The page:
The Four Cs of Cause Marketing
All brands want to attract new customers and retain long-term customers. Both are laudable goals that require customers to discriminate among offered products and to exhibit customer loyalty. When done correctly, cause marketing can result in a major boost to profitability as well as brand loyalty. A relatively recent innovation in the marketing field, cause marketing is also known as social responsibility marketing. The first time consumers saw such an ad was in 1976 when Marriott Corporation linked its brand with the March of Dimes. The term cause marketing refers to linking a brand with a social ideal in order to obtain increased profits for the brand and nurture benefits to society as endorsed by the brand’s consumers.
Unfortunately, cause marketing can easily backfire. One example of a brand linking unsuccessfully to a cause is the KFC campaign linking to Juvenile Diabetes. The company’s ad offered a $1 donation to juvenile diabetes research for every mega jug of Pepsi purchased. That was a case of tone-deafness combined with an obvious emphasis on the profit motive over true social responsibility.
It is much harder to succeed at cause marketing than to fail which also makes it harder to find examples of successful cause marketing ads. The best way to navigate the turbulent currents involved in cause marketing is to follow the “4Cs.” Follow our demonstration of the 4Cs below which underscores the Dove’s Real Beauty campaign as a successful example of marketing for a cause.
1C: Relate to Core Missions.
Cause marketing should always tie into your business’ core mission. We turn once again to KFC for an example of cause marketing that failed to follow this rule. KFC’s ad campaign boasted that the company had made the single largest donation to cancer research. Unfortunately for KFC, the Susan G. Komen for the Cure website goes into specifics on how excess body weight contributes to a person’s cancer risk. KFC specializes in fried fast foods which are not exactly anyone’s prime example of healthy eating. The resulting ad was a consummate disconnect.
On the other hand, Dove’s successful beauty campaign not only provided beauty products; the campaign focused on how every woman should feel empowered to feel beautiful. The company made three vows for its Dove Beauty Pledge and, in so doing, stated clearly that its ads would follow its core mission:
- To always use real women in their ads, not models.
- To always portray women as they are in real life, not digitally distorted.
- To help girls build confidence and body esteem.
2C: Contributes Value.
It is not enough to simply come out in favor of a popular trend or to take an in-vogue political position. Such acts do not guarantee successful cause marketing. In other words, Dove’s campaign would have failed if they just created advertisements promoting their viewpoint. Rather, Dove took extra steps to create and hold “Real Beauty” workshops and to implement a “Self-Esteem Fund.”
The campaign was voted by AdAge as its 2007 Creativity Grand Prize Winner. Dove’s ad entitled “Evolution,” shows the painful and definitely obtrusive steps it takes to turn a real woman into a “billboard babe.” The theme of the ad is that artificial beauty siphons off the natural beauty of a woman. Dove wanted to encourage girls to participate in Dove’s real-beauty workshops and the Self-Esteem Fund.
3C: Continuous Efforts.
It is important to understand that cause marketing is not a one-off effort. Cause marketing requires reinforcement of the theme over time because what businesses want is for people to identify their brand with the cause. People have to see that again and again for it to sink in.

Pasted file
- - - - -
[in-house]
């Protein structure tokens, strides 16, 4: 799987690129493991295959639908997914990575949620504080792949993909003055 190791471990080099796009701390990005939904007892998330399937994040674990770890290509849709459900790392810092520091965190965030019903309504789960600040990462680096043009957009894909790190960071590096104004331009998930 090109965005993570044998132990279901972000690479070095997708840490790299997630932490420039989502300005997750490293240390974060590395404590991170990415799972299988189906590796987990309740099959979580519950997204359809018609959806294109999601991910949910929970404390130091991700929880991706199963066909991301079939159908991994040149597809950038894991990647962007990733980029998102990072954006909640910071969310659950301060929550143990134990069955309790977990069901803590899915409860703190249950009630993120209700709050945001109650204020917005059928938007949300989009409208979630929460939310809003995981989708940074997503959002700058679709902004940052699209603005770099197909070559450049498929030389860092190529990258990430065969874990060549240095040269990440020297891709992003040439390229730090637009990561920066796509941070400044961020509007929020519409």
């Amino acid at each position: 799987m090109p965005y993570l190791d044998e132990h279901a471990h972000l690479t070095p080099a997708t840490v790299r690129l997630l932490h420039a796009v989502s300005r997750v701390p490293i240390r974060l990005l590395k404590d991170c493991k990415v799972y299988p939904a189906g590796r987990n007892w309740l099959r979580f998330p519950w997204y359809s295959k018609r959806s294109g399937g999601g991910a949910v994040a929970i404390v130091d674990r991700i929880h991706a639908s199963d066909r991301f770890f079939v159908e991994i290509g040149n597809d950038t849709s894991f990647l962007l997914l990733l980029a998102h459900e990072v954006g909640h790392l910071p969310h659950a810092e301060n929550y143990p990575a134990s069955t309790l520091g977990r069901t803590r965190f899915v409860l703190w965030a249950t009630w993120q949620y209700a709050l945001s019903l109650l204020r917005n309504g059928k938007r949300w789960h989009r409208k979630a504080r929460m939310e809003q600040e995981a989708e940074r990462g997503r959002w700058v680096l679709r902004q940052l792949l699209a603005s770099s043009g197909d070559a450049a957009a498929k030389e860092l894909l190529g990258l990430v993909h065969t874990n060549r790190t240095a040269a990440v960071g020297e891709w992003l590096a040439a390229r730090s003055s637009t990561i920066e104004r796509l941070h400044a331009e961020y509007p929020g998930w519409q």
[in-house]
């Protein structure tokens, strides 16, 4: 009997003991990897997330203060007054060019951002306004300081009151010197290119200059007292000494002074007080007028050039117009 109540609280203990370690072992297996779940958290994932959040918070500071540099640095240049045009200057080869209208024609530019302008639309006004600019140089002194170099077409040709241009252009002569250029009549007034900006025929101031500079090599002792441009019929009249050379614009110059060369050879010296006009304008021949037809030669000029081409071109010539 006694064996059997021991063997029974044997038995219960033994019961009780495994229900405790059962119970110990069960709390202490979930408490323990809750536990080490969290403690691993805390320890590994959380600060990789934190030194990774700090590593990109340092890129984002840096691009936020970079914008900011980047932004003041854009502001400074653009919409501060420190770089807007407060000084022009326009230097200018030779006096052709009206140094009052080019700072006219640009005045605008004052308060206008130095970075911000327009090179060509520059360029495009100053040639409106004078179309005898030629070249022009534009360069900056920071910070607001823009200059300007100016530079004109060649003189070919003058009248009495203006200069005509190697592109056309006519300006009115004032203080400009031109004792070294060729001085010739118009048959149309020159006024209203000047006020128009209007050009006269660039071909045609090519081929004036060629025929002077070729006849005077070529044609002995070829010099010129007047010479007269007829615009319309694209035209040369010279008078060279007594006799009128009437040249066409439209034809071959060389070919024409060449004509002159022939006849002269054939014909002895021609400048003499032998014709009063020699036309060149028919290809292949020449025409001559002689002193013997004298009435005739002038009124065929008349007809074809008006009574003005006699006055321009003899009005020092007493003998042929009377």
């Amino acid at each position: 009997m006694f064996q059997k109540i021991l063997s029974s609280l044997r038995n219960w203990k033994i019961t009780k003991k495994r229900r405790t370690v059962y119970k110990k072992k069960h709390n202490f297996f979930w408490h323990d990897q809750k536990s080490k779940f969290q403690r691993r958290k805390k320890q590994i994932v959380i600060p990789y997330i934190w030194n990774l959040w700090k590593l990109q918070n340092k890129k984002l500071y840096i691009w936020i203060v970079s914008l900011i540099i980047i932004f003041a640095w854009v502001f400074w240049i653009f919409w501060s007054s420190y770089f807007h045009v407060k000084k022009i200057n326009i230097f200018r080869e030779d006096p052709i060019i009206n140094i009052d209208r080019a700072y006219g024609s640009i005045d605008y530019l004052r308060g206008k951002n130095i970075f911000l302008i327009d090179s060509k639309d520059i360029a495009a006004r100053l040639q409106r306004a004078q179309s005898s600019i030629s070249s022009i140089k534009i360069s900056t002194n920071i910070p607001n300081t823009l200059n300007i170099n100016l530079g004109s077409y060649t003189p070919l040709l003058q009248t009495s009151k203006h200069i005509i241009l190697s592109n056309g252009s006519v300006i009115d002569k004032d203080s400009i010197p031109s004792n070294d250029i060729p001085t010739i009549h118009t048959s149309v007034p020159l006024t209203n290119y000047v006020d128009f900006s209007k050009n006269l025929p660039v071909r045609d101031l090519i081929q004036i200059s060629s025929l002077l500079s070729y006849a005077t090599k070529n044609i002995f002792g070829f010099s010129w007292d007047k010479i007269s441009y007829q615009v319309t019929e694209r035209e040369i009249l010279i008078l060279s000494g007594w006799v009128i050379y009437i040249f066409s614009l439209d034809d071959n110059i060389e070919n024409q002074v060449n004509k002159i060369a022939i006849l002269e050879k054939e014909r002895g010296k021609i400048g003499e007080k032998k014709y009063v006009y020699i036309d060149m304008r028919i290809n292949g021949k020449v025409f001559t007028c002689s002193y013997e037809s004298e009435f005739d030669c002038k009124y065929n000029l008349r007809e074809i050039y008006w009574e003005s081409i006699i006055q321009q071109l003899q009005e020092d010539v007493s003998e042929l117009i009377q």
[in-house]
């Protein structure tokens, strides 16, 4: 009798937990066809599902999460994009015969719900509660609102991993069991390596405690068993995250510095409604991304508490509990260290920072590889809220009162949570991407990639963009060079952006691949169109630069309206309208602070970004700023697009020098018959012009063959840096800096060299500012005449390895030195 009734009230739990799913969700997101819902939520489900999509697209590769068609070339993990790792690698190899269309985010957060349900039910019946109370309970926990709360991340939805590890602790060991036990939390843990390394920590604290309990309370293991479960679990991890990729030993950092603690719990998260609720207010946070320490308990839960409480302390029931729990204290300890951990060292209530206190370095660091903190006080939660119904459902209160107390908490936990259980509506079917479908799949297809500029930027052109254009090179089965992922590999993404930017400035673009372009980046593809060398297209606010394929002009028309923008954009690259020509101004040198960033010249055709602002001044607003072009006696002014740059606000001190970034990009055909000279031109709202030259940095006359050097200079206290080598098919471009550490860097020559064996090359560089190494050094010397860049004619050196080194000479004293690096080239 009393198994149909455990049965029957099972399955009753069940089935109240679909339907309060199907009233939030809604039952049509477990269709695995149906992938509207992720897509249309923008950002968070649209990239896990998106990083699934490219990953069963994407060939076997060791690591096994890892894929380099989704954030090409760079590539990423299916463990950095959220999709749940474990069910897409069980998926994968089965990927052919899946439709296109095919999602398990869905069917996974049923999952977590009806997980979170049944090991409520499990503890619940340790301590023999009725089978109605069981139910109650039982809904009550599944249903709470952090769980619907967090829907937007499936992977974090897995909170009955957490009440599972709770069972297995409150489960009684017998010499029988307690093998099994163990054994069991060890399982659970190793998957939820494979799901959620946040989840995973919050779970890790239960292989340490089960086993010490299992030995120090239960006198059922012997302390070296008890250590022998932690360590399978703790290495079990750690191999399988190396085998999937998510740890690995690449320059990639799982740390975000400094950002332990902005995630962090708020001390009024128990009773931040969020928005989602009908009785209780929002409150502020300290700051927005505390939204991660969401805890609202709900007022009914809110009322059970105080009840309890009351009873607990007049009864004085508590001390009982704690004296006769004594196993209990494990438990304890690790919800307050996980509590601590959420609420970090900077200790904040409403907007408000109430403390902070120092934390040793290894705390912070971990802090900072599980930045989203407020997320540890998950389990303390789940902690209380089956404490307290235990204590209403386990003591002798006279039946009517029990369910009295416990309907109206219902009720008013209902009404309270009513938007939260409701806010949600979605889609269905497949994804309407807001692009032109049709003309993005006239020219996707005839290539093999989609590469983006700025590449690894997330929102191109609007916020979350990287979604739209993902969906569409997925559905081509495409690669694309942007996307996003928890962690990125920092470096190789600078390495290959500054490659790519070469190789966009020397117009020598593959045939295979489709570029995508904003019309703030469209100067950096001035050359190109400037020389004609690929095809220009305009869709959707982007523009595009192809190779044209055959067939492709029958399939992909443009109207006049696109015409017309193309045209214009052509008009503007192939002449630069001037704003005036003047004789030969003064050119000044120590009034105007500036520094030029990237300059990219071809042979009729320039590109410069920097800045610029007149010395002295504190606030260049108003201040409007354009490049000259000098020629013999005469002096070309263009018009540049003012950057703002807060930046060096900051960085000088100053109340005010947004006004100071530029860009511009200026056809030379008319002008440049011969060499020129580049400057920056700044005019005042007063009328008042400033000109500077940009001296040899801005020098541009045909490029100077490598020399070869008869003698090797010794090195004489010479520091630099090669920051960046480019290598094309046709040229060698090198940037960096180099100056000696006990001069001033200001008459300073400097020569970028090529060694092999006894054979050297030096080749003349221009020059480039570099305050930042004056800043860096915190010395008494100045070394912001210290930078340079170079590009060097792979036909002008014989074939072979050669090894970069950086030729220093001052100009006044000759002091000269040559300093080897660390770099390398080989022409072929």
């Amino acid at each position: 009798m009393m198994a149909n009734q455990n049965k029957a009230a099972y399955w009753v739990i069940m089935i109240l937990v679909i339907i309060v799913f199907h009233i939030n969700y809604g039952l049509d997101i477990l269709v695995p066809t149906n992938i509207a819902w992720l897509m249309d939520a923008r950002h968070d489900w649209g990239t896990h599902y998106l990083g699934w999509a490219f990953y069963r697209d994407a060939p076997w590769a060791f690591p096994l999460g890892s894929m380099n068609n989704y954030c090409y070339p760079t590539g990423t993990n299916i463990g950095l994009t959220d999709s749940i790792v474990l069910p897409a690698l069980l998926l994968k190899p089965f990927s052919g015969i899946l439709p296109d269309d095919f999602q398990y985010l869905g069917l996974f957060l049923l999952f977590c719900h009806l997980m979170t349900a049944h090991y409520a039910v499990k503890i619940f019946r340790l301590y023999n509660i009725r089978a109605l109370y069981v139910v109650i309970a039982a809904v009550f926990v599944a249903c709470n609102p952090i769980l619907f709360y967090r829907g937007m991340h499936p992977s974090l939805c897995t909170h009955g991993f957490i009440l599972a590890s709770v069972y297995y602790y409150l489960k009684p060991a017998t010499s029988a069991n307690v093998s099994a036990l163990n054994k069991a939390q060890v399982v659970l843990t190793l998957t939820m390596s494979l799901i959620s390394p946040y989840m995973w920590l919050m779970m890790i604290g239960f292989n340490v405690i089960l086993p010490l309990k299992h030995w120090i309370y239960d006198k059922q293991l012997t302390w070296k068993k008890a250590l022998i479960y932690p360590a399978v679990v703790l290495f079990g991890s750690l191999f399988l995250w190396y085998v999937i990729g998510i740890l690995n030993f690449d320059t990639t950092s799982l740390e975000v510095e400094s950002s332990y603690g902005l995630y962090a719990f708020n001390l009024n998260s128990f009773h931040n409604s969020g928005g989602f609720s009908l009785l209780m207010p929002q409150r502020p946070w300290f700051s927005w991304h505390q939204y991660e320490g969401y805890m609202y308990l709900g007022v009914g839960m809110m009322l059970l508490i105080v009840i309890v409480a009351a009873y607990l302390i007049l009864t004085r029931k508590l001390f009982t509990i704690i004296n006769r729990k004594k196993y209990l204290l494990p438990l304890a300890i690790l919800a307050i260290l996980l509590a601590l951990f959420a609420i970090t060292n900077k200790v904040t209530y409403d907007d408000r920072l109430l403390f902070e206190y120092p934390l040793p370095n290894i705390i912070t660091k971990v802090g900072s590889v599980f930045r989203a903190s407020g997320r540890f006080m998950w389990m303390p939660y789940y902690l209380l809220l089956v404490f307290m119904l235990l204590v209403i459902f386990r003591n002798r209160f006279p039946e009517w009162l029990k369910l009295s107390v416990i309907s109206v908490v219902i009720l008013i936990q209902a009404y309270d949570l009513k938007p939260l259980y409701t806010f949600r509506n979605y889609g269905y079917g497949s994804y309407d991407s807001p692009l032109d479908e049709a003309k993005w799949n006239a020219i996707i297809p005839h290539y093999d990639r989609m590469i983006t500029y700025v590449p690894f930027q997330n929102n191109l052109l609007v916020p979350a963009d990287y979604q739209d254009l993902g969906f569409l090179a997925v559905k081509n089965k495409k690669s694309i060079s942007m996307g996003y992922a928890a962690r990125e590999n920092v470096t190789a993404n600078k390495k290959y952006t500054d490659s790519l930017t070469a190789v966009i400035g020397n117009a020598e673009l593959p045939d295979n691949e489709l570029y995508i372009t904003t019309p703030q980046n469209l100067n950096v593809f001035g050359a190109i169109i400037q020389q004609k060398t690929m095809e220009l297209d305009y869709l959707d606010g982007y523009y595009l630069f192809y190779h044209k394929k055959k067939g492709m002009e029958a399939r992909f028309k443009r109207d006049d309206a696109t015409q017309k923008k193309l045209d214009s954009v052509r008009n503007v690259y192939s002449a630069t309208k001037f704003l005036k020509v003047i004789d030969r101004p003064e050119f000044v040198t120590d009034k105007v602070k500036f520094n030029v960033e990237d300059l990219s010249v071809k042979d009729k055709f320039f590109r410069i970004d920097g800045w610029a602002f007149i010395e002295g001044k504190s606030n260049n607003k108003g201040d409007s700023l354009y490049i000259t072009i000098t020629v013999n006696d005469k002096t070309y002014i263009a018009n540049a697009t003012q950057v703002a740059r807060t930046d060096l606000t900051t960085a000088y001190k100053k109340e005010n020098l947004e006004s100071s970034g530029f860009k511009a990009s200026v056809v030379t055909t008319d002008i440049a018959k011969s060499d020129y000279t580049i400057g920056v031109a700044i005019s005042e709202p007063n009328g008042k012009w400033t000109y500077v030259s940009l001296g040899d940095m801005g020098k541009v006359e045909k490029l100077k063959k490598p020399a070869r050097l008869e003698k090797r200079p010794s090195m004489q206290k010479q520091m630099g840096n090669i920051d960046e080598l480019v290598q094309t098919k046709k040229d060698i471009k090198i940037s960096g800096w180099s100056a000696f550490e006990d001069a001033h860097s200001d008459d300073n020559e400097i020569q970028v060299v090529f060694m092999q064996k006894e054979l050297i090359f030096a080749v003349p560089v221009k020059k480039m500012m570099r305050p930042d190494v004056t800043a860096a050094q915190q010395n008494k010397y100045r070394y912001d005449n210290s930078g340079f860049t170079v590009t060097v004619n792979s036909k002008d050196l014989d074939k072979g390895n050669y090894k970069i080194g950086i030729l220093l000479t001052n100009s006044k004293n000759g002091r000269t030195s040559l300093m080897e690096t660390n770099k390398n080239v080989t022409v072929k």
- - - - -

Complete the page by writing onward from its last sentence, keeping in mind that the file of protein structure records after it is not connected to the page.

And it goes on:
Dove started the Real Beauty campaign in 2004. The successive ads do not repeat the same message each time, but the ads repeat the same theme. The prize-winning theme teaches that female empowerment comes from recognizing a woman’s natural beauty rather than by substituting an artificially created image of perfection.
To consumers 16 years later, the cause has become synonymous with Dove’s “pledge”.
4C: Clear Communication.
Creating clever ads is not one of the 4Cs for an important reason. In fact, Dove’s Real Beauty campaign nearly foundered when they tried too hard for cleverness in their message. Dove ran into claims that they created a “racist ad,” and that perception very nearly destroyed the campaign it had spent 13 years building.
Dove placed a 3-second ad on its Facebook page in the U.S. The ad showed a black woman removing her top to reveal a white woman underneath. The ad, posted on a Friday, was removed by Dove with an apology on the next day (Saturday). The ad’s point was that beauty is “skin-deep,” but it was too clever by half. Consumers felt the ad went against the entire Dove campaign. If Dove had tried to send out a clear message instead of a clever one, the incident would not have happened. The creators of the ad were not trying to send a racially discriminatory message, but their clever images were ambivalent enough to lead to misinterpretations and claims of racism.
Engage with the Community You Serve.
The 4Cs of cause marketing applied successfully may lead to community engagement, which we like to call 5C. In other words, when you know how to use cause marketing in the right ways, you engage with the community you serve. That is the goal, after all. Linking your brand with a social cause to increase company profits, promote the brand, and result in societal benefits for the consumers and community at large. That is engagement with a capital “E.”
If you are interested in learning more about how you can maximize consumer engagement, we invite you to download our e-book entitled “How to Leverage Cause Marketing to Maximize Community Engagement.“
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